Writer Richard Matheson passed away at the age of 87. His might not be a household name, but his stories are widely known and often satirized. He is the author of Nightmare at 10,00 Feet upon which the famous episode of the Twilight Zone is based wherein a hysterical William Shatner watches a Gremlin no one else can ever quite glimpse tear apart the plane piece by piece. Matheson wrote many Twilight Zone episodes. He also wrote the iconic story and sci-fi classic The Incredible Shrinking Man. He wrote Stir of Echoes, What Dreams May Come and, The Duel which were all turned into well known movies.
But his most cult and most crowning achievement is as the author of I Am Legend. I Am Legend follows the trials and tribulations (and scientific curiosities) of the last man on earth in a world overrun by ghoulish vampires. Matheson evokes a scene we have all become familiar with as the survivor ekes out a living among the daylight ruins of his former town and the quiet nighttime desolation of his fortified home. Matheson brought the concept of the vampire into a broader sense. No longer was the vampire a loner, hiding in the crypt with a “bride” or two, rather he shows himself to be a social creature who, like all creatures, must face the inevitability of population demands: feast or perish. Previous to Matheson’s book there were few examples of this concept and certainly none as captivating as his.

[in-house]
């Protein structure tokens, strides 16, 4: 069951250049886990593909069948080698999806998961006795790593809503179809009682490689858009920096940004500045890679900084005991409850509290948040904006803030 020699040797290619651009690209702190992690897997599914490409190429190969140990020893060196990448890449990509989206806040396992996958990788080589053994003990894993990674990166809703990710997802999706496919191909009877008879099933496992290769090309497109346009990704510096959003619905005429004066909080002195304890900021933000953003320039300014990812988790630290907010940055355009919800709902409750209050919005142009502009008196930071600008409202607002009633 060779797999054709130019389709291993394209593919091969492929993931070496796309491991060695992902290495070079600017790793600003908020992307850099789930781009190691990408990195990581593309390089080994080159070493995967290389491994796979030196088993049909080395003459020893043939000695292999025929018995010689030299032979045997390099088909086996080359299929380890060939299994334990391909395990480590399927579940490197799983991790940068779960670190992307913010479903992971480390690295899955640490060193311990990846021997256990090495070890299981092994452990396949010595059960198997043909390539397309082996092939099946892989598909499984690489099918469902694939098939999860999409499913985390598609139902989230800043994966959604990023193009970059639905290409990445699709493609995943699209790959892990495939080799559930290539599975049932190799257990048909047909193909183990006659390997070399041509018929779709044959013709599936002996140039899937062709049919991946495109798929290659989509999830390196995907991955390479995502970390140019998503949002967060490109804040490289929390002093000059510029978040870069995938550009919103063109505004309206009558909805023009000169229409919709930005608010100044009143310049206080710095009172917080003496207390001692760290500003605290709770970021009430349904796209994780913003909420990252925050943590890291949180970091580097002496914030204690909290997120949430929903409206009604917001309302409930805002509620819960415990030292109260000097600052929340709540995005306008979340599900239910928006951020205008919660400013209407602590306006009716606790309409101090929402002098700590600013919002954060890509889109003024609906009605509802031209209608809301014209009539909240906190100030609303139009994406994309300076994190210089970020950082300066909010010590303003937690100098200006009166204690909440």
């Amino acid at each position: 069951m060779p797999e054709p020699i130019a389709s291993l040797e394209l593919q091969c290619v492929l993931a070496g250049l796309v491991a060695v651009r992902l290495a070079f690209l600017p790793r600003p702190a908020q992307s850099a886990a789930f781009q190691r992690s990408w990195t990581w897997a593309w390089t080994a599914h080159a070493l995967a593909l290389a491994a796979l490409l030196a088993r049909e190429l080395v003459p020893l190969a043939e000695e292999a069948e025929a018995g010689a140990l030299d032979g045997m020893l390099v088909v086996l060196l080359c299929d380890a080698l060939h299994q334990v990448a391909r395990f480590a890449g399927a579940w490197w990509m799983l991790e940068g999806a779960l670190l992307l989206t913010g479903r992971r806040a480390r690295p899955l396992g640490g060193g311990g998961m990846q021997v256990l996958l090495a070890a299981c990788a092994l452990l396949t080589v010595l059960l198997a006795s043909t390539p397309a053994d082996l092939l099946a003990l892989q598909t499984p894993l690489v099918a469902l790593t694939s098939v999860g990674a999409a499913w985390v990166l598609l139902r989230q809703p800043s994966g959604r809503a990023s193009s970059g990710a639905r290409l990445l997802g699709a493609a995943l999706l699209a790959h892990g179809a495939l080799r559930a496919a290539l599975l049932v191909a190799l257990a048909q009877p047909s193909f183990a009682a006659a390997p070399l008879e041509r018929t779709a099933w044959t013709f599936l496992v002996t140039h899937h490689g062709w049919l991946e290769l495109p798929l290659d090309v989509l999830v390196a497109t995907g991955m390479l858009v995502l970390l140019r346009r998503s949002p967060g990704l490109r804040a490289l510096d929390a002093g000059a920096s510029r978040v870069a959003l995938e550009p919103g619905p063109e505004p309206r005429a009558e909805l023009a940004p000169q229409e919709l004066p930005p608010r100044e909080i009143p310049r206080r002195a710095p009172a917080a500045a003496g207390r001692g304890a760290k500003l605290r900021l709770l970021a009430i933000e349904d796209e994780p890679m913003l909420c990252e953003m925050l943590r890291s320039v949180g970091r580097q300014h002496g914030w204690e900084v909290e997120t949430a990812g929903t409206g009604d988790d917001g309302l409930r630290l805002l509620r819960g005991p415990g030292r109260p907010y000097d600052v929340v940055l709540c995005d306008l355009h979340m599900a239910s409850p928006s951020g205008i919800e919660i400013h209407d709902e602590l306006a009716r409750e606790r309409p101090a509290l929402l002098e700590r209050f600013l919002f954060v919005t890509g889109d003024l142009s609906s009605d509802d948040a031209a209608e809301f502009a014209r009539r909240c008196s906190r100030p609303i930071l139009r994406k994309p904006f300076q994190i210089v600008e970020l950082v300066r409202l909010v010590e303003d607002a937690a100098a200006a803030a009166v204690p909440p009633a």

I Am Legend and Nightmare at 20.000 Feet share one feature that may be hard to miss. Not because it I expressed subtly, but because it is expressed in opposites. In Nightmare we have a man who alone witnesses something; alone he sees the gremlin outside the plane window, no one else views this with him, no on else is aware. In I Am Legend the lone survivor must experiences everything alone though he fruitlessly searches for others to partake in his survival, which is the survival of humankind itself. Similar themes can be found in nearly all of his work both for page and screen. Time and again Matheson gives us consciousness without validation. This has become an underlying current in films and novels. The mind alone. The mind, if you will, in apocalypse.
Over the span of his career, Matheson wrote about 20 novels, half a dozen short story collections and about 100 television scripts. His mark is broad and will last for many generations to come. Many of his achievements have sunken into the popular mind and will be told and retold again for generations to come.
-Christopher J. Johnson